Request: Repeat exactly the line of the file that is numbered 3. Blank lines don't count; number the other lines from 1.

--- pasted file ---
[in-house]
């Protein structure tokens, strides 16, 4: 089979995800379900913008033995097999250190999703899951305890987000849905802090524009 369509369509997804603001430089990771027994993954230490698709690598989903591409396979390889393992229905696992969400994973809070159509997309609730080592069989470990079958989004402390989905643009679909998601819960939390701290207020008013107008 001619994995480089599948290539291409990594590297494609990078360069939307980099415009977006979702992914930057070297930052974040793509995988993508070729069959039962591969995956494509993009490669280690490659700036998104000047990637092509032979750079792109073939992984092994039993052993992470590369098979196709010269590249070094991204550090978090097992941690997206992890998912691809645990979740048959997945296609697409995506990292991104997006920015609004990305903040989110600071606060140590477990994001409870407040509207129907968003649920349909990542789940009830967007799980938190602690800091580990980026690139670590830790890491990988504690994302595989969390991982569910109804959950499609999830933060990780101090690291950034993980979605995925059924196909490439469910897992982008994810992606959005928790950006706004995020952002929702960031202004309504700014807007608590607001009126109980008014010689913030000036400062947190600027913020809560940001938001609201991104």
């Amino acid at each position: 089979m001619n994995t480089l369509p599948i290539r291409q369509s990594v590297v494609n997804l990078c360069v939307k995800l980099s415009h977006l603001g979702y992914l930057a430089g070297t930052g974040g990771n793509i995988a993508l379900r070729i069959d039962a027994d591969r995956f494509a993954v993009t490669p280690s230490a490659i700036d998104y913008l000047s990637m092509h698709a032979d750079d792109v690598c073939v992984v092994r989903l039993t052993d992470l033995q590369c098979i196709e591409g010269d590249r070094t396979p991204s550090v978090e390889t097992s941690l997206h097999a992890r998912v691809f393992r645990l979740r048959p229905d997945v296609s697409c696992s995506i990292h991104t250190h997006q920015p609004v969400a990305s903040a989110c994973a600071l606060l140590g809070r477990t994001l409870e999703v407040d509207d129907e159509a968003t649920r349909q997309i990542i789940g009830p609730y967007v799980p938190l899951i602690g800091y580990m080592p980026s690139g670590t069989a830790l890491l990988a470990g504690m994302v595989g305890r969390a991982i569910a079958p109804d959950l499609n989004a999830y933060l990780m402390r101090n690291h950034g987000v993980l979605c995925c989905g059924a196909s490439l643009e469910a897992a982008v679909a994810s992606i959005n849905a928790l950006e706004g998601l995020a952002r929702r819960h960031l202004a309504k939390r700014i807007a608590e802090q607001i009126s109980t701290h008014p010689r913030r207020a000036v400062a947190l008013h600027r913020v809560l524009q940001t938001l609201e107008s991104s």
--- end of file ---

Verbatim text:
């Amino acid at each position: 089979m001619n994995t480089l369509p599948i290539r291409q369509s990594v590297v494609n997804l990078c360069v939307k995800l980099s415009h977006l603001g979702y992914l930057a430089g070297t930052g974040g990771n793509i995988a993508l379900r070729i069959d039962a027994d591969r995956f494509a993954v993009t490669p280690s230490a490659i700036d998104y913008l000047s990637m092509h698709a032979d750079d792109v690598c073939v992984v092994r989903l039993t052993d992470l033995q590369c098979i196709e591409g010269d590249r070094t396979p991204s550090v978090e390889t097992s941690l997206h097999a992890r998912v691809f393992r645990l979740r048959p229905d997945v296609s697409c696992s995506i990292h991104t250190h997006q920015p609004v969400a990305s903040a989110c994973a600071l606060l140590g809070r477990t994001l409870e999703v407040d509207d129907e159509a968003t649920r349909q997309i990542i789940g009830p609730y967007v799980p938190l899951i602690g800091y580990m080592p980026s690139g670590t069989a830790l890491l990988a470990g504690m994302v595989g305890r969390a991982i569910a079958p109804d959950l499609n989004a999830y933060l990780m402390r101090n690291h950034g987000v993980l979605c995925c989905g059924a196909s490439l643009e469910a897992a982008v679909a994810s992606i959005n849905a928790l950006e706004g998601l995020a952002r929702r819960h960031l202004a309504k939390r700014i807007a608590e802090q607001i009126s109980t701290h008014p010689r913030r207020a000036v400062a947190l008013h600027r913020v809560l524009q940001t938001l609201e107008s991104s």